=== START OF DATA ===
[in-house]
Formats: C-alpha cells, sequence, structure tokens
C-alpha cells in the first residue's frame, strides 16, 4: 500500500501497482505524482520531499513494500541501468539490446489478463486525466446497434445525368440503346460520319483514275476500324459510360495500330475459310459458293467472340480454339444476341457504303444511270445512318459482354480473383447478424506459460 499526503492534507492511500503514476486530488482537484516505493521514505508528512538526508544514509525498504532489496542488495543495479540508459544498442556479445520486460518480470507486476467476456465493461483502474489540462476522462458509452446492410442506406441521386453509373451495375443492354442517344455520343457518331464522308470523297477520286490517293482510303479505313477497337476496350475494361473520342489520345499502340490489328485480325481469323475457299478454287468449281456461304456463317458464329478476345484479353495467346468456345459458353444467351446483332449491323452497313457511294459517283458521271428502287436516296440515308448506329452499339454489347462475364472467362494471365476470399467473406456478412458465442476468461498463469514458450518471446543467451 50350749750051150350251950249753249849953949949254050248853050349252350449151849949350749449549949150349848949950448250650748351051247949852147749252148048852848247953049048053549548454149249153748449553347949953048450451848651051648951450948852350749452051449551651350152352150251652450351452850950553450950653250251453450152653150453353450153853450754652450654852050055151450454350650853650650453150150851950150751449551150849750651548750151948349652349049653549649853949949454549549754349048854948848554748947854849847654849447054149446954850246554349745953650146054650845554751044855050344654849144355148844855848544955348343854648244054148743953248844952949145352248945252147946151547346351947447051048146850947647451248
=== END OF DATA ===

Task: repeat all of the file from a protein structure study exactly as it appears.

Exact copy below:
[in-house]
Formats: C-alpha cells, sequence, structure tokens
C-alpha cells in the first residue's frame, strides 16, 4: 500500500501497482505524482520531499513494500541501468539490446489478463486525466446497434445525368440503346460520319483514275476500324459510360495500330475459310459458293467472340480454339444476341457504303444511270445512318459482354480473383447478424506459460 499526503492534507492511500503514476486530488482537484516505493521514505508528512538526508544514509525498504532489496542488495543495479540508459544498442556479445520486460518480470507486476467476456465493461483502474489540462476522462458509452446492410442506406441521386453509373451495375443492354442517344455520343457518331464522308470523297477520286490517293482510303479505313477497337476496350475494361473520342489520345499502340490489328485480325481469323475457299478454287468449281456461304456463317458464329478476345484479353495467346468456345459458353444467351446483332449491323452497313457511294459517283458521271428502287436516296440515308448506329452499339454489347462475364472467362494471365476470399467473406456478412458465442476468461498463469514458450518471446543467451 50350749750051150350251950249753249849953949949254050248853050349252350449151849949350749449549949150349848949950448250650748351051247949852147749252148048852848247953049048053549548454149249153748449553347949953048450451848651051648951450948852350749452051449551651350152352150251652450351452850950553450950653250251453450152653150453353450153853450754652450654852050055151450454350650853650650453150150851950150751449551150849750651548750151948349652349049653549649853949949454549549754349048854948848554748947854849847654849447054149446954850246554349745953650146054650845554751044855050344654849144355148844855848544955348343854648244054148743953248844952949145352248945252147946151547346351947447051048146850947647451248